Huidi Liu received her master’s degree from Harbin Medical University (HMU), Harbin, China, with a major in Physiology. After her graduation in 2011, she joined the Genomic Research Center at HMU and worked on genomic research of ovarian cancer and natural anti-cancer drugs. Now, she is a Ph.D student of Prof. Shu-Lin Liu in HMU and has published four papers. Besides research Huidi Liu teaches a course on Bacterial Systematics. Recently, Huidi Liu has been appointed project manager for the Centre for Infection and Genomics, a joint project between HMU and the Faculty of Medicine at the University of Calgary.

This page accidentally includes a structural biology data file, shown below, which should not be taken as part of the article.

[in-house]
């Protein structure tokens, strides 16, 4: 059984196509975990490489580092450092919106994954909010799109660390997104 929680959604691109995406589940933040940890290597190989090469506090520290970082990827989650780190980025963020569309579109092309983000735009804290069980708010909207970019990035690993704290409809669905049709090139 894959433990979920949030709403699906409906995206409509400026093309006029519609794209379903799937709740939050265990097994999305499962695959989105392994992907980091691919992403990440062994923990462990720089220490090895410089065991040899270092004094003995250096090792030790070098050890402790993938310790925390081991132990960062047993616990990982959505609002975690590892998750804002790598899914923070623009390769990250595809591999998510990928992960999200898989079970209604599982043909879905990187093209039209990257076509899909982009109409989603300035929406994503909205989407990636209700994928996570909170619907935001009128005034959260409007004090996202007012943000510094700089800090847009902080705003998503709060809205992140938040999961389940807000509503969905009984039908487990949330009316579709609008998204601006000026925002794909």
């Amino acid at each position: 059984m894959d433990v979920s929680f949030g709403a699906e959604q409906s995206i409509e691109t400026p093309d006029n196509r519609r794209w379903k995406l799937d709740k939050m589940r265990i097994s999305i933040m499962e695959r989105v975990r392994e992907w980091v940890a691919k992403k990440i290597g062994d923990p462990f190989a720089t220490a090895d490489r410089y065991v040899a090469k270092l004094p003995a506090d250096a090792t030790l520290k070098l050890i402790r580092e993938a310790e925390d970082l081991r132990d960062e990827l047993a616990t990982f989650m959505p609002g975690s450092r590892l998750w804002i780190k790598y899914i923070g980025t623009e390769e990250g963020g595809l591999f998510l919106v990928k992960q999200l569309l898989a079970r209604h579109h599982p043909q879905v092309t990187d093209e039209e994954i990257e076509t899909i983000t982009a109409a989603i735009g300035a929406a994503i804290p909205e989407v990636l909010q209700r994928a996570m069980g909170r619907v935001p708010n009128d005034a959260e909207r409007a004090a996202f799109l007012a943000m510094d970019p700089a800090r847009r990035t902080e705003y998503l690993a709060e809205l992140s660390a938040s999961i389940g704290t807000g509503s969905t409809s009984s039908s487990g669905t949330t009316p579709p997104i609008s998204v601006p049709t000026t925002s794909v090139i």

Products of the SOX gene family play important roles in the life process. One of the members, SOX7, is associated with the development of a variety of cancers as a tumor suppression factor, but its relevance with ovarian cancer was unclear. In this study, we investigated the involvement of SOX7 in the progression and prognosis of epithelial ovarian cancer (EOC) and the involved mechanisms. Expression profiles in two independent microarray data sets were analyzed for SOX7 between malignant and normal tissues. The expression levels of SOX7 in EOC, borderline ovarian tumors and normal ovarian tissues were measured by immunohistochemistry. We also measured levels of COX2 and cyclin-D1 to examine their possible involvement in the same signal transduction pathway as SOX7. The expression of SOX7 was significantly reduced in ovarian cancer tissues compared with normal controls, strongly indicating that SOX7 might be a negative regulator in the Wnt/β-catenin pathway in ovarian cancer. By immunohistochemistry staining, the protein expression of SOX7 showed a consistent trend with that of the gene expression microarray analysis. By contrast, the protein expression level of COX2 and cyclin-D1 increased as the tumor malignancy progressed, suggesting that SOX7 may function through the Wnt/β-catenin signaling pathway as a tumor suppressor. In comparison between the protein expression levels of SOX7 with pathological features of the cancer, we found that SOX7 was down-regulated mainly in serous cystadenocarcinoma and advanced stages of the cancers. The expression of SOX7 correlates with tumor progression as a tumor suppressor, possibly through the Wnt/β-catenin signaling pathway in ovarian cancers, suggesting that SOX7 may be a promising prognostic and therapeutic target.

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